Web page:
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Topic Title: reformatting question
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Created On: 06/27/2005 10:31 AM
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 06/27/2005 10:31 AM
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soccermike7
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Posts: 8
Joined: 06/22/2005

i currently run a partitioned 160gb drive, with a 10gb partition for windows and some other stuff.

my new mb, processor, etc. just came in. i'm obviously planning on reformatting the 10gb partition to reload windows fresh, but i wasnt sure if i needed to reformat the other half for maximum speed. (i know a lot of .exes wont run and stuff if i leave them cause of the files it puts on c

i'm gonna reload all of whats on the other partition anyways, but it'd save time not to reformat the whole thing. (i copied everything i want to keep over to my other 160)

my main concern is about speed: i want to make sure that i dont lose any by not formatting the whole disk.

so basically my question is should i delete the partition and reformat the entire disk, or jsut c:

thanks in advance
 06/27/2005 12:03 PM
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Gruesome
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Joined: 08/16/2004

QUOTE(soccermike7 @ Jun 27 2005, 04:31 PM)i currently run a partitioned 160gb drive, with a 10gb partition for windows and some other stuff.

my new mb, processor, etc. just came in.  i'm obviously planning on reformatting the 10gb partition to reload windows fresh, but i wasnt sure if i needed to reformat the other half for maximum speed.  (i know a lot of .exes wont run and stuff if i leave them cause of the files it puts on c

i'm gonna reload all of whats on the other partition anyways, but it'd save time not to reformat the whole thing. (i copied everything i want to keep over to my other 160)

my main concern is about speed:  i want to make sure that i dont lose any by not formatting the whole disk.

so basically my question is should i delete the partition and reformat the entire disk, or jsut c:

thanks in advance
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Unless you're planning on not installing any programs at all, 10GB is far too small to accommodate the needs of the OS and any additional applications. If you've got a 160GB HDD, I'd repartition it into three with 60GB for C: and 50GB each for D: and E: if I were you. You have to bear in mind that Microsoft is continually releasing patches and another service pack is inevitable at some stage in the (near) future.

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 06/27/2005 11:06 PM
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ljf
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Joined: 11/22/2004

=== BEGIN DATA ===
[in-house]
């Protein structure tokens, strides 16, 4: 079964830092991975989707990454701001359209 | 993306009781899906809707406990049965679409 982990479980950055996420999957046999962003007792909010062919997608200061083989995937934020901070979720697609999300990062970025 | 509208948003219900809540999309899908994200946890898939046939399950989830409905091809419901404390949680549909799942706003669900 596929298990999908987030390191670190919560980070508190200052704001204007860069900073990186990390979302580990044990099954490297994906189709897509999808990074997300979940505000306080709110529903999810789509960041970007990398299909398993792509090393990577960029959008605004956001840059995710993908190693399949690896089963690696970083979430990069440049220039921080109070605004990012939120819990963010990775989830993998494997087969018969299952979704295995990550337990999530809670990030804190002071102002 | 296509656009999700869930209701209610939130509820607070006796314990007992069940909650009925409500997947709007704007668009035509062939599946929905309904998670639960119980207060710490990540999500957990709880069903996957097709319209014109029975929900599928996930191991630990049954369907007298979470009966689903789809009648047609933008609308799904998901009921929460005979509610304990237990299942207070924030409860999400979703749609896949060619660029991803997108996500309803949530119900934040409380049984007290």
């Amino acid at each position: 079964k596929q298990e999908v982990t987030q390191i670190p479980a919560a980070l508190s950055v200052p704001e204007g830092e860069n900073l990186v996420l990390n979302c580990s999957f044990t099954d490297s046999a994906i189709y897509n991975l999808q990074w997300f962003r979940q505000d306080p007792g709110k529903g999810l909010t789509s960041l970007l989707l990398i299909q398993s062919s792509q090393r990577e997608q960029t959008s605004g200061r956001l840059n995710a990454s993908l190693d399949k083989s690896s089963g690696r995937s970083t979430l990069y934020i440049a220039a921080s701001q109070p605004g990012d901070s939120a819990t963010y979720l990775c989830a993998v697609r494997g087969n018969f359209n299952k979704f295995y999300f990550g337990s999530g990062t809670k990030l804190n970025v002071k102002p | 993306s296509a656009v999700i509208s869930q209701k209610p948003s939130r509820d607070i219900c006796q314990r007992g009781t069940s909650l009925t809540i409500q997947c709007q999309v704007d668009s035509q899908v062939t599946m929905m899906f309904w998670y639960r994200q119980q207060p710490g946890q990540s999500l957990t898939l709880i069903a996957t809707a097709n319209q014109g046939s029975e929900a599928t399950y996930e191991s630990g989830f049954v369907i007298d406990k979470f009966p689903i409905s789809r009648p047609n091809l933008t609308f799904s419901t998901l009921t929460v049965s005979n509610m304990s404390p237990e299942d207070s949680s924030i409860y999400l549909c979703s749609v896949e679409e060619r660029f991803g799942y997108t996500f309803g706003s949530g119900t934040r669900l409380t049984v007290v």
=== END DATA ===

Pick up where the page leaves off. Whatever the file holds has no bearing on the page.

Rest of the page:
I would say that in most peoples minds 10GB is too small for the primary partition but to be fair I have a laptop that i recently upgraded the drive to a whopping 40GB. I partitioned it to 10 15 15 (10 with windows with office pro, one note. publisher, a few games etc., 15 for linux, and 15 for data (I normailly keep a couple of dvd or game iso's here) Originally I did it this way because I thought I'd use fat32 on that last partition to share between linux and windows but then I thought of my iso files needing to be over 2GB.

So I can say that 10 can be plenty and chances are if it approaches 10 it is time to start from scratch anyway since by that time windows may have become so bloated it starts to run many times slower than it should. But 10 may not be enough as many feel everything should be installed to C: for maximim compatibility (you never know when some strange programmer wrongfully decides to use an absolute rather than relative path of where the program is installed for some file it wants)

The real question is how fragmented the drive (partition) is... I have filled some drives up to the point that they would refuse to be defragmented as there wasn't enough free space to do it quickly and correctly. Since you need to reinstall anyway, I would format to get rid of the stuff you don't need that may also be fragmenting it. I agree with the third partition or drive to store your data simply because that is what you really need to keep and strive to back up regularly. Some aps, such as email, may be saving its data in a subdirectory of the program file directory. Email comes to mind as just yesterday I had to back up and move someones email to a new machine and his ap didn't have an export function; savegames may also be another.

You could always do a quick format if you really don't want to take the time to properly format it. But I suspect that the real time you are trying to save is not the time it takes to format but the time it takes to back up your data. Perhaps it is time for you to consider your backup and recovery plan.
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